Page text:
The Sustainability Dilemma

The Sustainability  Dilemma

Ruby Harris, Copy Editor

 Fashion is classist, sustainability is classist. A statement that becomes more and more relevant as the fashion industry is colored by the internet, micro-trends, and consumerism. The fashion industry is the third largest polluting industry in the world. This is not new news, with over consumption from consumers and exceptional amounts of waste from clothing production plaguing the environment. American society is accustomed to the ease and convenience of having an abundance of clothing at our fingertips. Whether it’s online or in store, America is never at a loss. 

It is an ineffable fact that the general public cannot solve this problem solely on it’s own, as is the case with any systemic issues, but looking at over consumption is a way to spark the sustainability debate. Websites such as SHEIN, Fashion Nova, and ASOS have cornered the market on online fast fashion. With a timeline from design to production to being listed on their website as low as 3 days, companies such as these fuel over consumption in America. Tik Tok has popularized massive SHEIN hauls of hundreds of items, items that are made without disclosure of workers being paid a living wage, with little effort to reduce its immense greenhouse gas emissions. And SHEIN is not the only brand encouraging the cycle of scouring the internet for micro-trends that will sell for practically nothing.If you have money, what better to spend it on than a ton of trendy, inexpensive clothing. 

So how is fashion classist? New clothing can come at heavy costs, even when they’re made with cheap material and by laborers paid next to nothing. Lower income consumers are limited to  lower quality fast fashion or second hand clothing. Fast fashion was made to be accessible and affordable, and it is, however in 2021 it comes with a unconscionable cost. The market for fast fashion is growing exponentially and will continue to, according to PR Newswire, the fast fashion portion of the industry is expected to grow over 19% from 2020 to 2025. A large part of this rapid growth is the shortening of the trend cycle. In the past, fashion has had two seasons, fall-winter and spring- summer; this has dictated how long trends last for and how people dress for the appropriate season. With this system, clothing could go a lot farther in people’s closets and trends stayed in fashion for longer. In the current age of the internet there are dozens of trend cycles, straying from the two season cycle of the past and producing micro-trends which are a flash in the pan comparatively. Fashion can’t go as far as it used to, so buying new, quality clothing that is in style can only last for so long. Consequently causing lower income consumers to turn to fast fashions.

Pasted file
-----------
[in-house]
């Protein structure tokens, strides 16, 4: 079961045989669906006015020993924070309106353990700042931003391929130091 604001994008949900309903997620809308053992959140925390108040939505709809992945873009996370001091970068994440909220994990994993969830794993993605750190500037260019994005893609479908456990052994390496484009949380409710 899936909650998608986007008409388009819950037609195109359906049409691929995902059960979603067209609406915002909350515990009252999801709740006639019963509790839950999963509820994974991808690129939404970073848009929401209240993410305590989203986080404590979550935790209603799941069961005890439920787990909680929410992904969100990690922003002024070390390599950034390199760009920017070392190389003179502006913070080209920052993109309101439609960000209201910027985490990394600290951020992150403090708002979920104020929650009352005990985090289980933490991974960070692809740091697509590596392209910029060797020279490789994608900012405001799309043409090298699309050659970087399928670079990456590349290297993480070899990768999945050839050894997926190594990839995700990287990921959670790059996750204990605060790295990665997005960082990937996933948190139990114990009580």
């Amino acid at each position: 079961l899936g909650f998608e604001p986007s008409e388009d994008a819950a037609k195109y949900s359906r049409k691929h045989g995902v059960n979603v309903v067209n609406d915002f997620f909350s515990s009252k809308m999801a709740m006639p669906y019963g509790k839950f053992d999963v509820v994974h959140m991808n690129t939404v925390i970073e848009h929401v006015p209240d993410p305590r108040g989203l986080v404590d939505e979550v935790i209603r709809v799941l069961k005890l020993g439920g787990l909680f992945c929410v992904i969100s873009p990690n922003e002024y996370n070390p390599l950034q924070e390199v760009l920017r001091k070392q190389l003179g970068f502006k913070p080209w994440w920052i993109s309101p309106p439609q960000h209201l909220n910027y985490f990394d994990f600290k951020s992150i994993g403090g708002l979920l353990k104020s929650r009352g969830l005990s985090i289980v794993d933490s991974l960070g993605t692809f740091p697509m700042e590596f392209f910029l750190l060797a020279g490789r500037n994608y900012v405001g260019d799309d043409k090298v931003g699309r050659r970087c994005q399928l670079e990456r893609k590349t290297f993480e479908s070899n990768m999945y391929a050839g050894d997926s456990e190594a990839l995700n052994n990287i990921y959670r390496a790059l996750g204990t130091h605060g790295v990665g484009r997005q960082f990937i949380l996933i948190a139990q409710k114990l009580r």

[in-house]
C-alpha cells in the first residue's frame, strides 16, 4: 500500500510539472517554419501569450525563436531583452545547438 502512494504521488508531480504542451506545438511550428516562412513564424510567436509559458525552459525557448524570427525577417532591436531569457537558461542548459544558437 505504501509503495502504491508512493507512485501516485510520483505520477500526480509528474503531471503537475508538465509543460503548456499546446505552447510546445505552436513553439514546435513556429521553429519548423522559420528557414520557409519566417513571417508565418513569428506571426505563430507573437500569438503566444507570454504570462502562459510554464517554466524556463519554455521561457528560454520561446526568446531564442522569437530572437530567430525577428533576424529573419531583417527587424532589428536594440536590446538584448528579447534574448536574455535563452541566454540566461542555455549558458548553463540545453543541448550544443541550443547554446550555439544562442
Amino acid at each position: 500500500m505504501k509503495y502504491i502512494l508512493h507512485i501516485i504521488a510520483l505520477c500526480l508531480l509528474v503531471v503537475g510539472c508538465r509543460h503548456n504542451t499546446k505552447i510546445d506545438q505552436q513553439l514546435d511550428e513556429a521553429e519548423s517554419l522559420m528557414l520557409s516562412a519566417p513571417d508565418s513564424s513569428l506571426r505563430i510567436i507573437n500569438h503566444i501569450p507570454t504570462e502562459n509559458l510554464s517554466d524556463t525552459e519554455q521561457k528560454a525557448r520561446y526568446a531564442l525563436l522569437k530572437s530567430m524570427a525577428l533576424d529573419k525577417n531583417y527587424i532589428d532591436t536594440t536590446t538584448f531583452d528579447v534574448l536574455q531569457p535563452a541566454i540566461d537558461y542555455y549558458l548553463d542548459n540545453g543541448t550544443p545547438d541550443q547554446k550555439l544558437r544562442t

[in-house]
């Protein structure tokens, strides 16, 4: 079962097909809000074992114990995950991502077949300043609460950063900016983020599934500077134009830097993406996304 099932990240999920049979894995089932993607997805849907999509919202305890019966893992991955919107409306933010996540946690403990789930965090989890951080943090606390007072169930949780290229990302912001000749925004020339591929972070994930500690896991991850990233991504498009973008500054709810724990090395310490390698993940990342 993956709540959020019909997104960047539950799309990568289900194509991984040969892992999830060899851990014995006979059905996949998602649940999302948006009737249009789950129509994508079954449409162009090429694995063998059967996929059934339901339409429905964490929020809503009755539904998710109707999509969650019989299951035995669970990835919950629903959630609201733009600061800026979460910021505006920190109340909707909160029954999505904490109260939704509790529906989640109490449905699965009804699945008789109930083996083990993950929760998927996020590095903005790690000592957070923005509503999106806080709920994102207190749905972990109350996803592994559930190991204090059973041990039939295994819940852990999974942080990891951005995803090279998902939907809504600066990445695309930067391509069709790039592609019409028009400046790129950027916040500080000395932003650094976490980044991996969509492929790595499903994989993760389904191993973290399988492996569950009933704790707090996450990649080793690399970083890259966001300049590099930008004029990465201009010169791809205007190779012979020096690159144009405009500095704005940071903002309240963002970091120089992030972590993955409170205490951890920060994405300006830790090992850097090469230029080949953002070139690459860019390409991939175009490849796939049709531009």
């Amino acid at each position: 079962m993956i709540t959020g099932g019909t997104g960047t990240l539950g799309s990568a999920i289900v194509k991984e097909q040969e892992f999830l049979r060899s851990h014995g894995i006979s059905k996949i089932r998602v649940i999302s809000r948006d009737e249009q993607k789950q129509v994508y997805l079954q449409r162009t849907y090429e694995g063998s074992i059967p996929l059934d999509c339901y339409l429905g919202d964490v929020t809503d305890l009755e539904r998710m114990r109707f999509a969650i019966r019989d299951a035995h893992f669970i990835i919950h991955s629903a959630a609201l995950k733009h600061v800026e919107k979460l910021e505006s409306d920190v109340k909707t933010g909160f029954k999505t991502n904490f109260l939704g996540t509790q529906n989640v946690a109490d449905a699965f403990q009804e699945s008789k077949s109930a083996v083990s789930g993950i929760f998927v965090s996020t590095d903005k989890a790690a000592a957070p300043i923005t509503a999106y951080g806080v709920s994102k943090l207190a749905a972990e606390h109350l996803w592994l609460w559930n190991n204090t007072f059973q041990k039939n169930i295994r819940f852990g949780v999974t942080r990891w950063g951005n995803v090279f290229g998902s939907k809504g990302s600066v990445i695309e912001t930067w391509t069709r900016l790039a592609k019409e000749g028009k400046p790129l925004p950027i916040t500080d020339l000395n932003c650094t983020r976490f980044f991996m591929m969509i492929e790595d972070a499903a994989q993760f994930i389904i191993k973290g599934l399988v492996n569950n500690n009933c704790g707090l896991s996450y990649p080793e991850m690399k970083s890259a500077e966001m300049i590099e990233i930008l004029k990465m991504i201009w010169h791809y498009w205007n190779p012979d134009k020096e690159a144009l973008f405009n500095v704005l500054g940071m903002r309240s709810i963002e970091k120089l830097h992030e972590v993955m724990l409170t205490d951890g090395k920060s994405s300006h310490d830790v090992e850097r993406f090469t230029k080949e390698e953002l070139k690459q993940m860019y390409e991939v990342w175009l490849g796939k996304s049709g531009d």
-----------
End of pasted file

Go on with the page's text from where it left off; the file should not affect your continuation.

The new wave of fashion sustainability is coming in the form of thrifting. Whether it’s at your local Goodwill or on Depop, the generational awareness of sustainability is pushing in the era of thrift shopping. The widespread popularity of thrift stores in America has led to an inexpensive and accessible way to recycle and buy clothing especially for poorer demographics. But as clothing gets more and more expensive and people are starting to realize the negative effects of buying new clothes, thrifting has become the go-to. 

Thrifting is a fantastic way to lessen your carbon footprint, find interesting pieces, and save some money. It has made fashion more accessible to masses of people that many companies don’t cater towards and gives life to old clothes that aren’t wanted. Thrifting has so many benefits understated by the positive environmental impact buying second hand brings. However, as more and more people turn to thrifting, it disadvantages the demographic thrift stores cater to in the first place. Online marketplaces namely Depop have revolutionized online seller- buyer shopping. On Depop, sellers will mark up the prices on thrifted items in order to profit, but this leads to items being marketed as “vintage” and then marked up at 5 times the buying price. This is generally how all reselling works, but as sellers exploit thrift stores to profit off them again, it raises the prices of current thrift stores. Upper middle class people will buy tons of items, or “hauls” in order to resell even when they themselves can afford new items. Low income shoppers have been forced out of their thrift stores due to price increases that come at the hands of the upper class “ haulers”. 

In this country the fashion industry is catered towards mass consumerism, excluding lower income communities. The rise of thrifting and over consumption by the upper middle class have given way to an increase in the price and a decrease in the accessibility of affordable, fashionable, and high quality clothing. This disproportionately affects lower income groups and leads to more clothing waste. However it’s looked at, the fashion industry has tons to clean up, and affordability and accessibility of clothing should be high on the list.